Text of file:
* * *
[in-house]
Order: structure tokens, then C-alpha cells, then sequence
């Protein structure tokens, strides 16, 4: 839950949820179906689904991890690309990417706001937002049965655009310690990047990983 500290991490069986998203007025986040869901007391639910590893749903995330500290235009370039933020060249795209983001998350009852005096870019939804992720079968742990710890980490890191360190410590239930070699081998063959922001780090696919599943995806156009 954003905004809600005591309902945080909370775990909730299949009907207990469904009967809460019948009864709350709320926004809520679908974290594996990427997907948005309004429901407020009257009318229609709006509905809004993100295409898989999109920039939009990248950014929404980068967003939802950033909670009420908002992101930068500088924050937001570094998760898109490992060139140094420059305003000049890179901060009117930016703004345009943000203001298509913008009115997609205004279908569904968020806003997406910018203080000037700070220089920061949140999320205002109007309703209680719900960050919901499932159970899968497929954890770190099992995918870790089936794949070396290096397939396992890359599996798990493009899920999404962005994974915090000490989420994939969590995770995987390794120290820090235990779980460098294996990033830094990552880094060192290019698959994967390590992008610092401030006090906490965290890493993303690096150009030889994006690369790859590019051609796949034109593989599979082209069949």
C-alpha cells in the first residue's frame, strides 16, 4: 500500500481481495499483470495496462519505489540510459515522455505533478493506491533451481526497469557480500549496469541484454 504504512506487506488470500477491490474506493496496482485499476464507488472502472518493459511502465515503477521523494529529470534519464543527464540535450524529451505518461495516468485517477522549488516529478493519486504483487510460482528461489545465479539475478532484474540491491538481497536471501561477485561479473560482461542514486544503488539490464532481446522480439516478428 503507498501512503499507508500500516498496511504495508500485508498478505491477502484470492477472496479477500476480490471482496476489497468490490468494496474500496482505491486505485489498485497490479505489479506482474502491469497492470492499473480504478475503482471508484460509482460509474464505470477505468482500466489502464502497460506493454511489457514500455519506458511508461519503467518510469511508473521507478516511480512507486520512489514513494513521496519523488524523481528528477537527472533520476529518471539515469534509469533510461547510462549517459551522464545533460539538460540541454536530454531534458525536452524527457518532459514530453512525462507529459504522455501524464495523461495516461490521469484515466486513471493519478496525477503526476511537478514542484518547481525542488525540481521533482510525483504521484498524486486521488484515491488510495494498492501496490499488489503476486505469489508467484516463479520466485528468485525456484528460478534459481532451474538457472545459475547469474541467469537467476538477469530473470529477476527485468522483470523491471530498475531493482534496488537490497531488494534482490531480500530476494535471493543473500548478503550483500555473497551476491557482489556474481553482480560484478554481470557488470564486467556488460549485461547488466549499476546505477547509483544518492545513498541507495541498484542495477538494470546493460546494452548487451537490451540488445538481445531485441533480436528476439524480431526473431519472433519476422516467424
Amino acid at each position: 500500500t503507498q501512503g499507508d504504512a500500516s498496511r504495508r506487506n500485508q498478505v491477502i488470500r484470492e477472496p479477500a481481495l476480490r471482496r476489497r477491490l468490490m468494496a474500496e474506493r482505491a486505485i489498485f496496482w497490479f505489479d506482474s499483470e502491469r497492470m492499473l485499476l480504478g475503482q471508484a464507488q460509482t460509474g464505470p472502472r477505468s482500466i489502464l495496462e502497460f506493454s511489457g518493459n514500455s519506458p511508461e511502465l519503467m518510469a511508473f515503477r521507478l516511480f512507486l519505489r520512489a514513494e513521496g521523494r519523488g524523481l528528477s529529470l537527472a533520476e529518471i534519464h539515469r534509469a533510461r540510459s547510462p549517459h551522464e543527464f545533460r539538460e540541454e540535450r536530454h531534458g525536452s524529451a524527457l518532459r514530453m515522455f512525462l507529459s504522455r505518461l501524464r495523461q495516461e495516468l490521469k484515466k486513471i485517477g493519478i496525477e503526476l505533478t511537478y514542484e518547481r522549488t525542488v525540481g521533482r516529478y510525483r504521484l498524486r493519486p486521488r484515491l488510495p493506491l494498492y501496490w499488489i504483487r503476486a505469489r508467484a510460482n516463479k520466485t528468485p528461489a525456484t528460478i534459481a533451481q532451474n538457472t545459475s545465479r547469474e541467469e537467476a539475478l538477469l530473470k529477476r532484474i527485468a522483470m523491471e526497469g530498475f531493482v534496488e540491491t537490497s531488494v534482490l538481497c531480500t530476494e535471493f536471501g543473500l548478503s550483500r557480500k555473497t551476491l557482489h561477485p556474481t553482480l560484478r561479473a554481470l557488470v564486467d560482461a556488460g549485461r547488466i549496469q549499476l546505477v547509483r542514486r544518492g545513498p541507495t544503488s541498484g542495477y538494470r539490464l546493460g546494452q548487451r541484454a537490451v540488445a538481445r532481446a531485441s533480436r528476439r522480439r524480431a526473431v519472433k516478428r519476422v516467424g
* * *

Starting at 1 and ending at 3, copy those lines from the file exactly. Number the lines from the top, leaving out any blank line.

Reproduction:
[in-house]
Order: structure tokens, then C-alpha cells, then sequence
């Protein structure tokens, strides 16, 4: 839950949820179906689904991890690309990417706001937002049965655009310690990047990983 500290991490069986998203007025986040869901007391639910590893749903995330500290235009370039933020060249795209983001998350009852005096870019939804992720079968742990710890980490890191360190410590239930070699081998063959922001780090696919599943995806156009 954003905004809600005591309902945080909370775990909730299949009907207990469904009967809460019948009864709350709320926004809520679908974290594996990427997907948005309004429901407020009257009318229609709006509905809004993100295409898989999109920039939009990248950014929404980068967003939802950033909670009420908002992101930068500088924050937001570094998760898109490992060139140094420059305003000049890179901060009117930016703004345009943000203001298509913008009115997609205004279908569904968020806003997406910018203080000037700070220089920061949140999320205002109007309703209680719900960050919901499932159970899968497929954890770190099992995918870790089936794949070396290096397939396992890359599996798990493009899920999404962005994974915090000490989420994939969590995770995987390794120290820090235990779980460098294996990033830094990552880094060192290019698959994967390590992008610092401030006090906490965290890493993303690096150009030889994006690369790859590019051609796949034109593989599979082209069949």